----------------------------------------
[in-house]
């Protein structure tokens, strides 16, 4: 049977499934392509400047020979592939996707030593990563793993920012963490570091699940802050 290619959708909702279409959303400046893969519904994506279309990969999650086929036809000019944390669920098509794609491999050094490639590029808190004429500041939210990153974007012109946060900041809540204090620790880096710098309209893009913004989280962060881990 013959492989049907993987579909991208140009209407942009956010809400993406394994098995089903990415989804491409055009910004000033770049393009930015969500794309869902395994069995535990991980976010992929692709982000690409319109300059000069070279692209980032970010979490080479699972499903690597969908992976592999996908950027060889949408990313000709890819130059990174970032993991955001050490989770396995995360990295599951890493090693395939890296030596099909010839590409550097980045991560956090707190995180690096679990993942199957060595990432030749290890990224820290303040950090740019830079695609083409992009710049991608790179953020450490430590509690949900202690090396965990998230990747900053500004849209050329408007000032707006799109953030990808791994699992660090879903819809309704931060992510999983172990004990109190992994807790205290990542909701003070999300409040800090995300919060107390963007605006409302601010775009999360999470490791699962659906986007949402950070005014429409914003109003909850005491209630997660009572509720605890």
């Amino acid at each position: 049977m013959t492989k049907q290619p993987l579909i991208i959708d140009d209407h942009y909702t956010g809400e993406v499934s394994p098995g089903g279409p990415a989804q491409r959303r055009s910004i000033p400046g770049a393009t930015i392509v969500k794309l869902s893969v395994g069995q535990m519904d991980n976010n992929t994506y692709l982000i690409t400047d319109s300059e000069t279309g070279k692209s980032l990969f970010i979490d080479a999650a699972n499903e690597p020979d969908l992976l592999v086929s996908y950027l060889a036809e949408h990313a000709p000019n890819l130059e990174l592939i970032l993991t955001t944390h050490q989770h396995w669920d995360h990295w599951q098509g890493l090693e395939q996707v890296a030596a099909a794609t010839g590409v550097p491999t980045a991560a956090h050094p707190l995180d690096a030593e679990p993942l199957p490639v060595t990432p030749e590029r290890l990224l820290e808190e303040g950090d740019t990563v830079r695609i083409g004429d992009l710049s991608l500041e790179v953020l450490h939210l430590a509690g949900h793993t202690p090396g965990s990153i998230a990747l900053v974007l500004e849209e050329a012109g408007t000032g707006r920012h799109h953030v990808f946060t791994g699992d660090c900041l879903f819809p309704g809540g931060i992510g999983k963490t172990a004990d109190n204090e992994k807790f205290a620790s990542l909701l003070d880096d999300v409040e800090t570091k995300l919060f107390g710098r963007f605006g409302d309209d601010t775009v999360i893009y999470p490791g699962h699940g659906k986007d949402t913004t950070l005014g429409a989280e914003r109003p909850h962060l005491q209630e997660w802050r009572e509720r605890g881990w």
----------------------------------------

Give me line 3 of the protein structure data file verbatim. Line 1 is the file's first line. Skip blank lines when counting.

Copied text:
């Amino acid at each position: 049977m013959t492989k049907q290619p993987l579909i991208i959708d140009d209407h942009y909702t956010g809400e993406v499934s394994p098995g089903g279409p990415a989804q491409r959303r055009s910004i000033p400046g770049a393009t930015i392509v969500k794309l869902s893969v395994g069995q535990m519904d991980n976010n992929t994506y692709l982000i690409t400047d319109s300059e000069t279309g070279k692209s980032l990969f970010i979490d080479a999650a699972n499903e690597p020979d969908l992976l592999v086929s996908y950027l060889a036809e949408h990313a000709p000019n890819l130059e990174l592939i970032l993991t955001t944390h050490q989770h396995w669920d995360h990295w599951q098509g890493l090693e395939q996707v890296a030596a099909a794609t010839g590409v550097p491999t980045a991560a956090h050094p707190l995180d690096a030593e679990p993942l199957p490639v060595t990432p030749e590029r290890l990224l820290e808190e303040g950090d740019t990563v830079r695609i083409g004429d992009l710049s991608l500041e790179v953020l450490h939210l430590a509690g949900h793993t202690p090396g965990s990153i998230a990747l900053v974007l500004e849209e050329a012109g408007t000032g707006r920012h799109h953030v990808f946060t791994g699992d660090c900041l879903f819809p309704g809540g931060i992510g999983k963490t172990a004990d109190n204090e992994k807790f205290a620790s990542l909701l003070d880096d999300v409040e800090t570091k995300l919060f107390g710098r963007f605006g409302d309209d601010t775009v999360i893009y999470p490791g699962h699940g659906k986007d949402t913004t950070l005014g429409a989280e914003r109003p909850h962060l005491q209630e997660w802050r009572e509720r605890g881990w």